By Michele Leight
A sparkling "Baroque Egg
with Bow (Turquoise/Magenta)" by Jeff Koons (b. 1955) from
his "Celebration Series" has never come to auction before
and leads Sotheby's Contemporary Art evening sale on May 12, 2009.
Lot 9, it is made of high-chromium
stainless steel with transparent color coating. It measures 83
1/2 by 77 1/2 by 60 inches and was executed between 1994 and 2008.
It is one of five versions and this one is uniquely colored. It
has an estimate of $6,000,000 to $8,000,000. It sold for $5,458,500
including the buyer's premium as do all results mentioned in this
article. After the auction, Tobias Meyer, the auctioner told the
press conference that "Koons is a world-class aritst with
a very devoted collecting community and the price was a very serious
amount of money for a very serious work of art." "It's
a very different world, apples and oranges" from when his
major works sold for more than $20 million, Mr. Meyer emphasized,
adding that "the market is alive and well," and that
"new buyers were absolutely there"and that the auction
house was seeing more activity than last November.
The 39 of the 48 offered
lots sold for a total of $47,033,500 including the buyer's premiums.
The pre-sale estimate, which did not include the premiums was
$52,020,000 to $72,730,000.
"Monumental in scale and
joyously effusive in spirit, the handling and precision of the
scupture is astonishing," the catalogue entry for the lot
proclaims, adding that it is part of his "Celebration"
series that "focuses on toys, presents, and other small childhood
objects, all rendered with spectacular attention to detail and
phemnomal realism." The series consists of more than 20 sculptures
and 16 paintings.
Other highlights of the auction
include Martin Kippenberger's "Untitled," with an estimate
of $3,500,000 to $4,500,000, which is the catalogue's cover illustration,
Robert Rauschenbers's "Transom," a rare Twombly, a delicate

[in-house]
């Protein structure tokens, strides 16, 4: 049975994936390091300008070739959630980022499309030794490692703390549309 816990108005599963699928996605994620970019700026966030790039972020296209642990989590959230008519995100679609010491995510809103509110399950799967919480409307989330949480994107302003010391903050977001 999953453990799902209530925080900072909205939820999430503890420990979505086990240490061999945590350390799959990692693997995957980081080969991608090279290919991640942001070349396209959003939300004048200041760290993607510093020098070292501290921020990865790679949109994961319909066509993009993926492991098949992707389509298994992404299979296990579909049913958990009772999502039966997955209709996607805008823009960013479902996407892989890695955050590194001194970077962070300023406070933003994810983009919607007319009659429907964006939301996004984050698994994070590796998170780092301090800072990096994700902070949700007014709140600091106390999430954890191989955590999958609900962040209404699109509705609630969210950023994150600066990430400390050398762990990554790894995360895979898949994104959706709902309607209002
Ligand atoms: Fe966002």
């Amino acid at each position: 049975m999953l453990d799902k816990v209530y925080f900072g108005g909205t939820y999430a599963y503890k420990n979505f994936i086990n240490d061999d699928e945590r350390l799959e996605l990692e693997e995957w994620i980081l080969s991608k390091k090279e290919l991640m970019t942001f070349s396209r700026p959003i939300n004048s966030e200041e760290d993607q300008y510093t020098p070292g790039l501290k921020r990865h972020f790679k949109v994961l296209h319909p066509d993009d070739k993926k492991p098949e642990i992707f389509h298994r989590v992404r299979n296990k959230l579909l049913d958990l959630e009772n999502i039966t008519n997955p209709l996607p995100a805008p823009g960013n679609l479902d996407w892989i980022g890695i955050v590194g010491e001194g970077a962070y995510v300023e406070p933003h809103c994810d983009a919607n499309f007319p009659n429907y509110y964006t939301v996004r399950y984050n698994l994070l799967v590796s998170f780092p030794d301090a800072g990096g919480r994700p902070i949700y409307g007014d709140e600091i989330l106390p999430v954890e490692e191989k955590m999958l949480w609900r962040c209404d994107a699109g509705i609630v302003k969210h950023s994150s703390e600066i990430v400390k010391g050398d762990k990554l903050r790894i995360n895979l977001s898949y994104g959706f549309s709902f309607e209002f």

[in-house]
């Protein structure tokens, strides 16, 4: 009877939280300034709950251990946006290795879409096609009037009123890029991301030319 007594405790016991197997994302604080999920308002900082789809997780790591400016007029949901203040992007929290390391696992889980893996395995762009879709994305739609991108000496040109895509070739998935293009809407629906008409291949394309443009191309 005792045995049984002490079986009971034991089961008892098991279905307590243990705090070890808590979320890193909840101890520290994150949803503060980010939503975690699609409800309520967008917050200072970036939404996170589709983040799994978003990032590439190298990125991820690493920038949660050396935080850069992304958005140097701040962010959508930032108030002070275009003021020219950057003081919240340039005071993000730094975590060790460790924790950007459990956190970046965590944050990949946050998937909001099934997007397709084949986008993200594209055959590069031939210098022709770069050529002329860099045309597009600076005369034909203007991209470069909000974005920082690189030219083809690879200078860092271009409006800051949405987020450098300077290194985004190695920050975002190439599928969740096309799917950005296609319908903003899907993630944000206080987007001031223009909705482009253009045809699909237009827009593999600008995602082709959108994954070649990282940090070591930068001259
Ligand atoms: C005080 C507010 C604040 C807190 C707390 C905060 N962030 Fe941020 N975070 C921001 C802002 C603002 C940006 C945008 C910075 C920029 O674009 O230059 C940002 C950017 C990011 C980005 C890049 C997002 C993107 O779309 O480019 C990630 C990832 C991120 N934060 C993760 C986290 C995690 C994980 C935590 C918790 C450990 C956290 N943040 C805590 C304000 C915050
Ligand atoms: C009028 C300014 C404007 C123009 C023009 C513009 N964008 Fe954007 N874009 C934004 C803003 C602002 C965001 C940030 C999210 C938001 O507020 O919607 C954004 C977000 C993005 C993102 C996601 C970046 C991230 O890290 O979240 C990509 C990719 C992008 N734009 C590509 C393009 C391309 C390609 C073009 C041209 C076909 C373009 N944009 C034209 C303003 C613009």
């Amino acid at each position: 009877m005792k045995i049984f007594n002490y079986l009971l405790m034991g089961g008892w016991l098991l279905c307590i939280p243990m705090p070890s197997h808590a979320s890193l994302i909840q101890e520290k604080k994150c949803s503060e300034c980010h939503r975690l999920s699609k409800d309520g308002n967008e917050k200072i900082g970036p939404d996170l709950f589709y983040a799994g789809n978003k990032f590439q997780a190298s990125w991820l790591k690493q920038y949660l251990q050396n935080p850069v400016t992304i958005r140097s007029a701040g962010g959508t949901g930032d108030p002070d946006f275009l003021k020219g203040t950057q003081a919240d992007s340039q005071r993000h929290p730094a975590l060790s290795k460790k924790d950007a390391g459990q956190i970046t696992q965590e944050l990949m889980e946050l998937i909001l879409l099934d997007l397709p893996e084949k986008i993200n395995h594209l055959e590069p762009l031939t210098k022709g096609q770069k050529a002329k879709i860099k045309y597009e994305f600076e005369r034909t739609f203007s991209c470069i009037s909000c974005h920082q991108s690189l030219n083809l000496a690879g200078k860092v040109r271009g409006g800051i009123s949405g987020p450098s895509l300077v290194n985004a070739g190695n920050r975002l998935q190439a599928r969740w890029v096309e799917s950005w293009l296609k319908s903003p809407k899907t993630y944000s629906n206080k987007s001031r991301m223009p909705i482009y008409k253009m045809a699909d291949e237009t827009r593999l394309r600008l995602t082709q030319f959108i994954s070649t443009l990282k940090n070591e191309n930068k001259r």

and graceful Calder, and a superb Basquiat entitled "Red
Lot 7, "Untitled,"
by Martin Kippenberger (1953-1997) is a self-portrait painted
in 1988 that was based on David Douglas Duncan's famous photograph
of Picasso in his swimming trunks. At a press preview, Alex Rotter
explained that Kippenberger had wanted to be the world's greatest
painter but here he has donned Picasso's garb but depicts himself
rather unflatteringly, reflecting probably that his quest will
not succeed. It sold for $4,114,500, an auction record for
the artist who is the subject of a major exhibition now at the
Museum of Modern Art in New York.
"This is obviously a very
different market from just a year ago," said Alex Rotter,
Head of the Contemporary Art Department in New York. "Therefore
we decided on quite a different approach for this season's sale.
We wanted to ensure that we had an excellent representation of
iconic names, which we achieved."
"We also wanted to include
artists whose works have been somewhat scarce and whose appeal,
as a result, has remained consistent, among them Kippenberger,
Wool, Gober, Wall and Munoz, all of whom have been celebrated
with recent exhibitions and major museum retrospectives. And so,
together with their work, we have included rare and choice examples
by Rauschenberg, Calder and Twombly," Mr. Rotter added. Lot
13, "Myo," is an oil based house paint and earth on
canvas painted in 1951 by Cy Twombly (b. 1938). It measures 30
by 40 1/4 inches and was executed in 1951. It has an estimate